Today we went to Eastern Rwanda to visit the king's "palace" and the National Museum of Rwanda. After waking up at 6am we ate a quick breakfast and set off on our trip. After three hours of winding roads and sitting with my head periodically falling back against the head rest, we reached the king's residence.
As I got off the bus, I heard that the king had been exiled. He was in Paris during the Genocide and is now living in Washington D.C. There has been a running joke since my luggage was first lost that I would not have decent clothes for my meeting with the king. I was disappointed that when I reached his home the king was not there. In his place were huts reconstructed to represent the traditional dwellings of the king. We were not allowed to take pictures in certain parts of the home. The main house which was built in the 1930's, seemed very ordinary to my American eyes and I am still wondering why we could not photograph this ordinary structure. Was the beer cellar a great innovation that should only cross the Rwandan borders in the minds of tourists?
The National Museum of Rwanda has four fairly large rooms composed of typical African artifacts and a great many maps. The museum has woven baskets, photographs, currency, paintings, and maps. The musuem maintained its ordinary record when I decided that either the trinkets in America are all exported from Rwanda, or the same Chinese supplier makes the products sold in New York and Rwanda.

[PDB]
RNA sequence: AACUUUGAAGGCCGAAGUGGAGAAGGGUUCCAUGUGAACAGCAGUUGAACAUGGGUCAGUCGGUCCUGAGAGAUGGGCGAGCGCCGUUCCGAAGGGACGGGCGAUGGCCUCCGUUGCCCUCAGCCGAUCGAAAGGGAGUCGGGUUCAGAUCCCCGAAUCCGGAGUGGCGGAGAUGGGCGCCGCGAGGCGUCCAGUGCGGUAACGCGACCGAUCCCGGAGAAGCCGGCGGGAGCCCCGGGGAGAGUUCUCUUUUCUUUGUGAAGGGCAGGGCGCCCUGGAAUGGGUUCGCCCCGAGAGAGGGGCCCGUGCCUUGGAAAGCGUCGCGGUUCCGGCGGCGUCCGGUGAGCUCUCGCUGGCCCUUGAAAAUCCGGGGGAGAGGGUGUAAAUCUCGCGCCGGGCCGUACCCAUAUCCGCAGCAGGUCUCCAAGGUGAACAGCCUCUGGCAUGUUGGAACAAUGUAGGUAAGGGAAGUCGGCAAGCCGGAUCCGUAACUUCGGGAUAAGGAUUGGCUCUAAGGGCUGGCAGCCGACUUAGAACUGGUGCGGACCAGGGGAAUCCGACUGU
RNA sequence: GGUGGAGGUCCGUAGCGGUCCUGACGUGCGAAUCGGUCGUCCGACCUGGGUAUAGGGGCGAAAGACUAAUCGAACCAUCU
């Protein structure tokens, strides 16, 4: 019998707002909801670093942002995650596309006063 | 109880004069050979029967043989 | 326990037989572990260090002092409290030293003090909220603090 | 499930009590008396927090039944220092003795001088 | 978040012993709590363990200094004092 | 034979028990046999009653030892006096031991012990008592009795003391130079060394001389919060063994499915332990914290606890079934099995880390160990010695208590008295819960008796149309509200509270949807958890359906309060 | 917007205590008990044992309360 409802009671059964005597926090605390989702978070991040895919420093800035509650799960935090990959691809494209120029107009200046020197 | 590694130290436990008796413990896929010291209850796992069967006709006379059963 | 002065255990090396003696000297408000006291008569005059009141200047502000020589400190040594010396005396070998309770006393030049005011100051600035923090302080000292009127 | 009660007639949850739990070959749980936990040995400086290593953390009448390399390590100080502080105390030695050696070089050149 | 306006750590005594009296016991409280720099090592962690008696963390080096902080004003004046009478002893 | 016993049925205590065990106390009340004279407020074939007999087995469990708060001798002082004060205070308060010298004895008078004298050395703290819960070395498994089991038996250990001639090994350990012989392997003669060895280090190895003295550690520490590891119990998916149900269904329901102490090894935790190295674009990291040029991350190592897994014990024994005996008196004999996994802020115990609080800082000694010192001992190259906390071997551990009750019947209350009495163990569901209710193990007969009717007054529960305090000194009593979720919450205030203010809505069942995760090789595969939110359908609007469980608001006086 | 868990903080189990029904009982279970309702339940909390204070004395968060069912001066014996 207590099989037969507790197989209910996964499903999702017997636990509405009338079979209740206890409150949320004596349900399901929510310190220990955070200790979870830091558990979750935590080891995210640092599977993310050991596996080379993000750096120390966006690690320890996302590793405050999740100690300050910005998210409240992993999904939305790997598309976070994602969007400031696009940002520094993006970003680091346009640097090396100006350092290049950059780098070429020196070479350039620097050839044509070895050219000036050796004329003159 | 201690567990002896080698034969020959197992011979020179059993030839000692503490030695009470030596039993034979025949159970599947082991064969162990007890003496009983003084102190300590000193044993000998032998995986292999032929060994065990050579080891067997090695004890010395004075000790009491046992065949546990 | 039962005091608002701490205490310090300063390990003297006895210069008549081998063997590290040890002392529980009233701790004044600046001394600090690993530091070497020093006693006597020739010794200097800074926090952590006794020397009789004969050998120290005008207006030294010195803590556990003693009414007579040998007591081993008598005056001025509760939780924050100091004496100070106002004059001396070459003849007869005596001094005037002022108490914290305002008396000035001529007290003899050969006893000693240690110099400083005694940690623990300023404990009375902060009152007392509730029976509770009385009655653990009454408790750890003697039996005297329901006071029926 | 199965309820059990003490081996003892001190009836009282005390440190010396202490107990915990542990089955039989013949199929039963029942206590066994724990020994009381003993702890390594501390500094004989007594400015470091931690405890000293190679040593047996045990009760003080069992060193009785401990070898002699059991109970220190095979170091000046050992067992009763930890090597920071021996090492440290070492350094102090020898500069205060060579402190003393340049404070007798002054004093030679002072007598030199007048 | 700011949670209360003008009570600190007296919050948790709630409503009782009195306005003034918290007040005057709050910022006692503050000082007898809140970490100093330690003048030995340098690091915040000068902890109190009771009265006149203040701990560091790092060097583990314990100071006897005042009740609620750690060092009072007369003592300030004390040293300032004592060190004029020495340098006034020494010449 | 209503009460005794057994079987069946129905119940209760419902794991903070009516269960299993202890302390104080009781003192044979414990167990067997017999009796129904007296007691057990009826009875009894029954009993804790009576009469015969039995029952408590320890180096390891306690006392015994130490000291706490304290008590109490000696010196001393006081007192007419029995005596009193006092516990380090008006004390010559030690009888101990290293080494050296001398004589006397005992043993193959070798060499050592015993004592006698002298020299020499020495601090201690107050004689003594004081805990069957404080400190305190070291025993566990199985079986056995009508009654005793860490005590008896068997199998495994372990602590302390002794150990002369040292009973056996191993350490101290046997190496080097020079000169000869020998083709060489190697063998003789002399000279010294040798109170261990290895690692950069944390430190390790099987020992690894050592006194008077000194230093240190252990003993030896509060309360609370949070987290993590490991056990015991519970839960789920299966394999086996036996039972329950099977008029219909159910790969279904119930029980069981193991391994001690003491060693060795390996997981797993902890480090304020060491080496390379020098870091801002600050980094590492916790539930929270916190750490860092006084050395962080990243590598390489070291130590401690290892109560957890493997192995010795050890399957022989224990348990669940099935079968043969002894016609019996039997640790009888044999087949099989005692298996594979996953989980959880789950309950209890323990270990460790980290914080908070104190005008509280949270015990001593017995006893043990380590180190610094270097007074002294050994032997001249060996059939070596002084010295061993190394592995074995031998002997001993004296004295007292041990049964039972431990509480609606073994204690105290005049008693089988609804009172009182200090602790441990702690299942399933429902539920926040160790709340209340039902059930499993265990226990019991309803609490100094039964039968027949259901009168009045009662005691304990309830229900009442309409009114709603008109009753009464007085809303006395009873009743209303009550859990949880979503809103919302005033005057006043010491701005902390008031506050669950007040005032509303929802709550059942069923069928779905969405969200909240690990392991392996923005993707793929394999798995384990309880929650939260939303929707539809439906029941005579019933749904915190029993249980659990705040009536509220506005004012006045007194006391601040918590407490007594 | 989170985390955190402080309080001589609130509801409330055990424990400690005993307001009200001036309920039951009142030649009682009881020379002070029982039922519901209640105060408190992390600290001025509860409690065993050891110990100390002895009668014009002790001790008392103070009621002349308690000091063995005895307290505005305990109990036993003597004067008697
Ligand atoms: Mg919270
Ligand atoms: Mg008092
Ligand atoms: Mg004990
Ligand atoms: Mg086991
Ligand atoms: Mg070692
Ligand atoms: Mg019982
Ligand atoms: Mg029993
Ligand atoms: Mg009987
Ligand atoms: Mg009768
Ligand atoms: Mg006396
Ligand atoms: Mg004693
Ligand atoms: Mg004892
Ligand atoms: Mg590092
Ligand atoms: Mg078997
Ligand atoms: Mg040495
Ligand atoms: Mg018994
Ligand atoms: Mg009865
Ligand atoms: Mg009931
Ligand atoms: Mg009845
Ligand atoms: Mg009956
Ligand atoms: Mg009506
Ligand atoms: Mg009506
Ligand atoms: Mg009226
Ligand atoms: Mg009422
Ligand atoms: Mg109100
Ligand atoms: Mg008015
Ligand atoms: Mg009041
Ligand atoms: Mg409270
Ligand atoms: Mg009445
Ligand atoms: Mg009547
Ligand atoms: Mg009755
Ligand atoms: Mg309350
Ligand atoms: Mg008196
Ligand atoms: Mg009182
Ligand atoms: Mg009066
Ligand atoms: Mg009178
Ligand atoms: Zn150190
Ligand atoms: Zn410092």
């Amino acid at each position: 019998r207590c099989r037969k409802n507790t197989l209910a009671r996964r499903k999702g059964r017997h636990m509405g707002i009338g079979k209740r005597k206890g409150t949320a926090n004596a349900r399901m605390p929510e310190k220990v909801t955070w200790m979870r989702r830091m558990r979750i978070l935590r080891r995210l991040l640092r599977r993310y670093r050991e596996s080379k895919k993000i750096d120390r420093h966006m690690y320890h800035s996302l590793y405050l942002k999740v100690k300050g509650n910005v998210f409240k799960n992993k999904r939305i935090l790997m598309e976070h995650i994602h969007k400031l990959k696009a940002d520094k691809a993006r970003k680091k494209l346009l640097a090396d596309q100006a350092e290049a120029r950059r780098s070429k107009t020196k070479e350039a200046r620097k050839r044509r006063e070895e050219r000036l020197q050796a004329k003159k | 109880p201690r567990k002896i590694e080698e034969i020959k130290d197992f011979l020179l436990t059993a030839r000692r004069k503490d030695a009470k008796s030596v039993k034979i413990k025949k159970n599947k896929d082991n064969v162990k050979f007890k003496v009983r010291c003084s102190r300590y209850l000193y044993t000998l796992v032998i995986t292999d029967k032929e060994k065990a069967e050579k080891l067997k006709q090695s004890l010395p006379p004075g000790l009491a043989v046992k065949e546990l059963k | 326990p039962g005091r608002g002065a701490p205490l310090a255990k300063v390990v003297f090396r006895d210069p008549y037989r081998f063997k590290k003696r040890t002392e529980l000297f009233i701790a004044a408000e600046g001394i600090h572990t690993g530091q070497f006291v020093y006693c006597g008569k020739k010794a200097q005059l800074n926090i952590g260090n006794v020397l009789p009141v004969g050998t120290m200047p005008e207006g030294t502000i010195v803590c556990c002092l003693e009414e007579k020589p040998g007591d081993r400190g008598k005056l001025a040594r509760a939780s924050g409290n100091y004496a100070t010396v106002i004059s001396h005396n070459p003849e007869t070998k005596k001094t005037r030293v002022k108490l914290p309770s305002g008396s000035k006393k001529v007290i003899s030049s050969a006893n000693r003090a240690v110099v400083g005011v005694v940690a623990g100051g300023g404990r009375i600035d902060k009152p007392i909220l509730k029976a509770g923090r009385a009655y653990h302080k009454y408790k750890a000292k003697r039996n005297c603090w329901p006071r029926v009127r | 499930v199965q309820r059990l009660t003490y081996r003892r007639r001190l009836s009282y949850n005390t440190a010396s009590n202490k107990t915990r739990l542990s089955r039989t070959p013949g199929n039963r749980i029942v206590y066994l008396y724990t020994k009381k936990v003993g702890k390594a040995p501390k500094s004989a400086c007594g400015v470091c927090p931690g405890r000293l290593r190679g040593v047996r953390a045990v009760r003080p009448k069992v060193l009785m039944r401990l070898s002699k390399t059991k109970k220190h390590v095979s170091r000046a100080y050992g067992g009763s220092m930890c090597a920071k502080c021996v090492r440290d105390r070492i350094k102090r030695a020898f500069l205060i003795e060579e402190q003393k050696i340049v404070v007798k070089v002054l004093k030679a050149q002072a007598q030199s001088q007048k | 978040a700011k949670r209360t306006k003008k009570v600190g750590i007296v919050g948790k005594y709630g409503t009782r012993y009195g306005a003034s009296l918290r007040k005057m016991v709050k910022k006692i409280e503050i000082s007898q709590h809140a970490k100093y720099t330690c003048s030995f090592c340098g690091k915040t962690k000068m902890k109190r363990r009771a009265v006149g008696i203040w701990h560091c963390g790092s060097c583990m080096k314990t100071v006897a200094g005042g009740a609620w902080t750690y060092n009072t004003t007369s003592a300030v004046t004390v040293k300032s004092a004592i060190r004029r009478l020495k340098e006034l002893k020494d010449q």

After the museum we had lunch and a technology session where we learned a few things including how to add additional programs to many laptops at the same time. There was a tray with fuit on it and I took all the options including a small green fuit that resembled a lemon. I decided to try it. Instead of the strange tropical fruit that I was expecting, it was in fact a lemon.
This evening I brought my XO laptop outside to the patio of the hotel with the intention of going outside to check my e-mail, when I noticed a few young children looking at me. They were not only looking at me because of my fair skin, but because of the green toy in my hand. The laptop attracted their attention, yet they still did not come up to me. I approcahed them and asked if they wanted to play with the laptop.
One student had his own laptop at school because his primary school had been selected by the government for funding. He was fairly proficint and showed me a few of the programs that he uses. I sat down next to his mother and in between helping him, I found out that she is a teacher at a private primary school in the Kigali area. She teaches French, Kinyarwanda, and math to primary school children. A few more kids came and the laptop was rotated until they had to leave.